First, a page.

A movable contact connected to switch contacts gets connected to the electromagnet when a low-power control signal is applied to the relay's coil. When the switch contacts are closed, the controlled circuit is complete and a larger current can flow. When the control signal is removed, the electromagnet de-energizes, causing the switch contacts to open and interrupting the current flow.
- Negative Terminal: The Negative Terminal of the relay is connected to the negative of the DC supply from SMPS.
- Positive Terminal: The Positive Terminal of the relay is connected to the Positive of the DC supply from SMPS.
- NO (Normally Open): Its default state is Open Circuit. When the relay is turned on by applying power, its internal circuitry is activated, closing this contact (i.e., pushing the internal lever switch to the NO position) and allowing current to pass through it.
- NC (Normally Closed): When the relay is deactivated, this contact will typically be closed (or on), and current will flow.
- COM: Relays have a moving component called the COM (Common) connection. The NC (Normally Closed) is linked to the COMMON when the relay is off. Before the relay turns on, the NO (Normally Open) connection is not connected. The common switch switches from NC to NO when the relay is turned on.
Learning Button: A learning button is present on the receiver module. This button can be used to change between the different modes provided by the circuit. The functioning of the button is explained below:
No. of button presses
Working of Receiver Circuit
The flip side of a 433 MHz RF transmitter remote is a 433 MHz RF receiver. The 433 MHz RF receiver receives radio frequency signals delivered at 433 MHz through its antenna. The received signals are subsequently transmitted to an RF receiver module that is adjusted to operate at the same frequency.
The operating voltage for the receiver module is 6V to 12V. Its range can vary depending on the module being used. The one we are using has a range of about 100m.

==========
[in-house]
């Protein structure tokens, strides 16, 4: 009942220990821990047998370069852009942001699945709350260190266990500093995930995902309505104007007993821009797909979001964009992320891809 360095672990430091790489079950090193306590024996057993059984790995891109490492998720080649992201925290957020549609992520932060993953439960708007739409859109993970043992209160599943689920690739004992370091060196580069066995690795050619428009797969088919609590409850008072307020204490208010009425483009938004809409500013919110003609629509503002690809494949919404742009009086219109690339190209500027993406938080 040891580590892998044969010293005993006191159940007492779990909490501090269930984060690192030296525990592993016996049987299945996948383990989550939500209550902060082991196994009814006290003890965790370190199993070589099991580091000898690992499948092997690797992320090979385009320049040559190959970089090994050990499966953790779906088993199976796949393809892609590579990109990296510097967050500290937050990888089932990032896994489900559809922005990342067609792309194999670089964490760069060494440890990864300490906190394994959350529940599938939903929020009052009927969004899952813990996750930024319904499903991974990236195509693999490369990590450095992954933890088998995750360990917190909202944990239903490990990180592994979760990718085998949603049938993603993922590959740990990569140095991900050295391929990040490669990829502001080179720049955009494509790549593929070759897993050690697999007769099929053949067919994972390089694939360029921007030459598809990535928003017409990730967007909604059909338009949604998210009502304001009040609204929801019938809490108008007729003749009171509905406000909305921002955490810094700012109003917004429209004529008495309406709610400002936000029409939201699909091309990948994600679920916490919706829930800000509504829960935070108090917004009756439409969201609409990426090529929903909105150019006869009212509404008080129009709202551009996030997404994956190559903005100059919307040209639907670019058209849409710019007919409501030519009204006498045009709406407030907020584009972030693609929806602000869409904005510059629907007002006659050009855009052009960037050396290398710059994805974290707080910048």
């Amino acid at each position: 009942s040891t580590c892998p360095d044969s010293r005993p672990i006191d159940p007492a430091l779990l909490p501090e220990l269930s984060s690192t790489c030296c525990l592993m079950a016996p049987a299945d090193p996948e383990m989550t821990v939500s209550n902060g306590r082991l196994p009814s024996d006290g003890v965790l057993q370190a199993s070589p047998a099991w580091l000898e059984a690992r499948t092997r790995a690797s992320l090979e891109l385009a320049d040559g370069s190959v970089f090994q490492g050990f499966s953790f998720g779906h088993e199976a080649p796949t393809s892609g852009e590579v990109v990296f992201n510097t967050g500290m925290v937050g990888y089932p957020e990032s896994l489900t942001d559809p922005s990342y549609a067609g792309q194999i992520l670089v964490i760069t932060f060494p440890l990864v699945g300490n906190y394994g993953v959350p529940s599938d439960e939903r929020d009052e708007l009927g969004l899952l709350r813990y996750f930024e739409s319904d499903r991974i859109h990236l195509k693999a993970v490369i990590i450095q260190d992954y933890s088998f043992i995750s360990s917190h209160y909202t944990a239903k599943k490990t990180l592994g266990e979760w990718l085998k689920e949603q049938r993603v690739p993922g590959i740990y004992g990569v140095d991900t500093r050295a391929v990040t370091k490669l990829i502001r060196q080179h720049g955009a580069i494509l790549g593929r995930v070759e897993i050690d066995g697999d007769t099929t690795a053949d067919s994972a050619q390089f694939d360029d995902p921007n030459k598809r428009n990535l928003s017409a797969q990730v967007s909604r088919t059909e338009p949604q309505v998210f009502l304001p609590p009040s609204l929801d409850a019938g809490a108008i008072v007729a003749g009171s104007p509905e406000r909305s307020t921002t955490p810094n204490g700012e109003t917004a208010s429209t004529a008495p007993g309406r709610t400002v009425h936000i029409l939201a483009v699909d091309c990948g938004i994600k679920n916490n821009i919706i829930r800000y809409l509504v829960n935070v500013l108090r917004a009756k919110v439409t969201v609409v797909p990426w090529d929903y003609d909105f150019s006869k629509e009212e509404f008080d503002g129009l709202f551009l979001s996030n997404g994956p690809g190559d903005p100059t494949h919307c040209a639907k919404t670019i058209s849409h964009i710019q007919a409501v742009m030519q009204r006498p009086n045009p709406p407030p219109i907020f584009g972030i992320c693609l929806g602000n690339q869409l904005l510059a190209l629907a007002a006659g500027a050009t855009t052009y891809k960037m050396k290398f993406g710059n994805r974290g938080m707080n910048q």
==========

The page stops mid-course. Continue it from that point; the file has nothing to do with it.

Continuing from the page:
The signals are amplified and demodulated by this module, which extracts the original data or information embedded within them. The decoding procedure translates the encoded instructions or data sent by the corresponding 433 MHz transmitter. The decoder module used in the receiver is an HT-12D, which is the counterpart of the HT-12E encoder.
The decoded information is then sent to the output interface of the receiver module, which is a relay in this case. The output from the receiver module is used to control or trigger specific actions based on the received information. In our case, the decoded commands are used to control the switching of the light bulb.
Switch Mode Power Supply Module (SMPS)
A Switched-Mode Power Supply (SMPS) module is an electronic device that efficiently converts electrical power from one form to another. It uses a diode bridge to rectify an input voltage, which can be either AC (alternating current) or DC (direct current), into DC. The rectified DC voltage is then filtered to remove any ripples or fluctuations, resulting in a smoother DC signal.
A power switching device, frequently a MOSFET (Metal-Oxide-Semiconductor Field-Effect Transistor) operating in switching mode, converts the filtered DC voltage to high-frequency AC voltage.
This switching procedure makes power conversion efficient. The module uses a feedback mechanism that constantly checks the output voltage or current to regulate the switching.